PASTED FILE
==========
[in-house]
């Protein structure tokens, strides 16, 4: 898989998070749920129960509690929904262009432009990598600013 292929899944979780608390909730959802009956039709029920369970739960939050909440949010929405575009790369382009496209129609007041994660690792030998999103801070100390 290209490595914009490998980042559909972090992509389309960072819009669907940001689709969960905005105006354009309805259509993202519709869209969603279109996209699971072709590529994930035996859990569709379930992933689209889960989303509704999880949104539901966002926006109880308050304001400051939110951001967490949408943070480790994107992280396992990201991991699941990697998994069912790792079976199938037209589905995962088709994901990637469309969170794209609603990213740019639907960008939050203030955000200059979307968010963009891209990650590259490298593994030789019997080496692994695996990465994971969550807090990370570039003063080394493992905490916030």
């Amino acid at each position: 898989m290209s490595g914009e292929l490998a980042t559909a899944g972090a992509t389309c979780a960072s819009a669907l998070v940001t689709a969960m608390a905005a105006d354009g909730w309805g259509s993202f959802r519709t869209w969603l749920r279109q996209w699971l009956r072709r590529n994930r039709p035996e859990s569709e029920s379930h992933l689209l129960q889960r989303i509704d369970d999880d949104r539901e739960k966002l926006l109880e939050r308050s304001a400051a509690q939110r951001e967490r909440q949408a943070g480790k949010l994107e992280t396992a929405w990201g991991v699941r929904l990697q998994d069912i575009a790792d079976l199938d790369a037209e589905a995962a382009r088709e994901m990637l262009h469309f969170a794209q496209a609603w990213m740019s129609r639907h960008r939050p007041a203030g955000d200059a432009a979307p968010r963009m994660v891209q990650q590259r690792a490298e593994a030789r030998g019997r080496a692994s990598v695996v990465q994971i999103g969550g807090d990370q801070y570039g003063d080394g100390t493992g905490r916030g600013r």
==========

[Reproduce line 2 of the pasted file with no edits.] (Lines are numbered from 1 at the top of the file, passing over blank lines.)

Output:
């Protein structure tokens, strides 16, 4: 898989998070749920129960509690929904262009432009990598600013 292929899944979780608390909730959802009956039709029920369970739960939050909440949010929405575009790369382009496209129609007041994660690792030998999103801070100390 290209490595914009490998980042559909972090992509389309960072819009669907940001689709969960905005105006354009309805259509993202519709869209969603279109996209699971072709590529994930035996859990569709379930992933689209889960989303509704999880949104539901966002926006109880308050304001400051939110951001967490949408943070480790994107992280396992990201991991699941990697998994069912790792079976199938037209589905995962088709994901990637469309969170794209609603990213740019639907960008939050203030955000200059979307968010963009891209990650590259490298593994030789019997080496692994695996990465994971969550807090990370570039003063080394493992905490916030």